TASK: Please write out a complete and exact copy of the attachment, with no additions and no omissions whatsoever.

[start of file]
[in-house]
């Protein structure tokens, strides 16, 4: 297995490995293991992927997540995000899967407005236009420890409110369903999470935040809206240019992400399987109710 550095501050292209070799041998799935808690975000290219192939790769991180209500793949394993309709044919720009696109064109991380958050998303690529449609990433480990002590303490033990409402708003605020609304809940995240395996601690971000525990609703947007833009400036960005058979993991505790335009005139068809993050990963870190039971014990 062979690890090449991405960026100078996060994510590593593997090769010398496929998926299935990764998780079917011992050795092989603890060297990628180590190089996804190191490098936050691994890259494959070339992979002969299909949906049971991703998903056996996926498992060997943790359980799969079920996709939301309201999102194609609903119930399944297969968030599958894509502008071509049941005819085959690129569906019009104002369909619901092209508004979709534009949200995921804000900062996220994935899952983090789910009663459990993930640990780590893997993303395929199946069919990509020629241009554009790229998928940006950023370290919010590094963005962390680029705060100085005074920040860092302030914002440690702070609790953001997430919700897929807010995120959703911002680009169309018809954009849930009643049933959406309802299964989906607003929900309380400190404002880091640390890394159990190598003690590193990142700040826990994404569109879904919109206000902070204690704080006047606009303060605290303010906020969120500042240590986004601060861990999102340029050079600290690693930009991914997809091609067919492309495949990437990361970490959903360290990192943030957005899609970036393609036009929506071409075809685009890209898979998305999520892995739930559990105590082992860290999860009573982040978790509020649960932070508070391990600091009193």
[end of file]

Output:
[in-house]
């Protein structure tokens, strides 16, 4: 297995490995293991992927997540995000899967407005236009420890409110369903999470935040809206240019992400399987109710 550095501050292209070799041998799935808690975000290219192939790769991180209500793949394993309709044919720009696109064109991380958050998303690529449609990433480990002590303490033990409402708003605020609304809940995240395996601690971000525990609703947007833009400036960005058979993991505790335009005139068809993050990963870190039971014990 062979690890090449991405960026100078996060994510590593593997090769010398496929998926299935990764998780079917011992050795092989603890060297990628180590190089996804190191490098936050691994890259494959070339992979002969299909949906049971991703998903056996996926498992060997943790359980799969079920996709939301309201999102194609609903119930399944297969968030599958894509502008071509049941005819085959690129569906019009104002369909619901092209508004979709534009949200995921804000900062996220994935899952983090789910009663459990993930640990780590893997993303395929199946069919990509020629241009554009790229998928940006950023370290919010590094963005962390680029705060100085005074920040860092302030914002440690702070609790953001997430919700897929807010995120959703911002680009169309018809954009849930009643049933959406309802299964989906607003929900309380400190404002880091640390890394159990190598003690590193990142700040826990994404569109879904919109206000902070204690704080006047606009303060605290303010906020969120500042240590986004601060861990999102340029050079600290690693930009991914997809091609067919492309495949990437990361970490959903360290990192943030957005899609970036393609036009929506071409075809685009890209898979998305999520892995739930559990105590082992860290999860009573982040978790509020649960932070508070391990600091009193």